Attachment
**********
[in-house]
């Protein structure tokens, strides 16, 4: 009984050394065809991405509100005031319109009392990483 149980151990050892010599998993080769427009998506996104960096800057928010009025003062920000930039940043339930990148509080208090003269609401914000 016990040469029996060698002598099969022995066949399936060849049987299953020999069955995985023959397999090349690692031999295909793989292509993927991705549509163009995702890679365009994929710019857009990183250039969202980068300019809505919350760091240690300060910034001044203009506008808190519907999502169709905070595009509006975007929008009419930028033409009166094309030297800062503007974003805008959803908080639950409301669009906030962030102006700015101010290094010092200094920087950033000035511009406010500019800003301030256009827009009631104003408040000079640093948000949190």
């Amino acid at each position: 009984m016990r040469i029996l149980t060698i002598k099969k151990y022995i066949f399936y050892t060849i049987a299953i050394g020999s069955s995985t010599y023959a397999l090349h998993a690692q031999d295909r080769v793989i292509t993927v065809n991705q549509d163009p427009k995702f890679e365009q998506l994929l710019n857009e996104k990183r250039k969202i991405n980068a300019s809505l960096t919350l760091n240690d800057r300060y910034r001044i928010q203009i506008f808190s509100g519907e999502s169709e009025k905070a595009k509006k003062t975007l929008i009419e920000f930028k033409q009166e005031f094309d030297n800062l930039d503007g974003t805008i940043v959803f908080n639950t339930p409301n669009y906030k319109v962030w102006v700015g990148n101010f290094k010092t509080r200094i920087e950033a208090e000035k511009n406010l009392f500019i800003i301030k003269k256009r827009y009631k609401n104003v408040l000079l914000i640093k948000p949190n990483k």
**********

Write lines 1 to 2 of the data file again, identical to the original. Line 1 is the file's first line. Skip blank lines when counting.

[in-house]
């Protein structure tokens, strides 16, 4: 009984050394065809991405509100005031319109009392990483 149980151990050892010599998993080769427009998506996104960096800057928010009025003062920000930039940043339930990148509080208090003269609401914000 016990040469029996060698002598099969022995066949399936060849049987299953020999069955995985023959397999090349690692031999295909793989292509993927991705549509163009995702890679365009994929710019857009990183250039969202980068300019809505919350760091240690300060910034001044203009506008808190519907999502169709905070595009509006975007929008009419930028033409009166094309030297800062503007974003805008959803908080639950409301669009906030962030102006700015101010290094010092200094920087950033000035511009406010500019800003301030256009827009009631104003408040000079640093948000949190």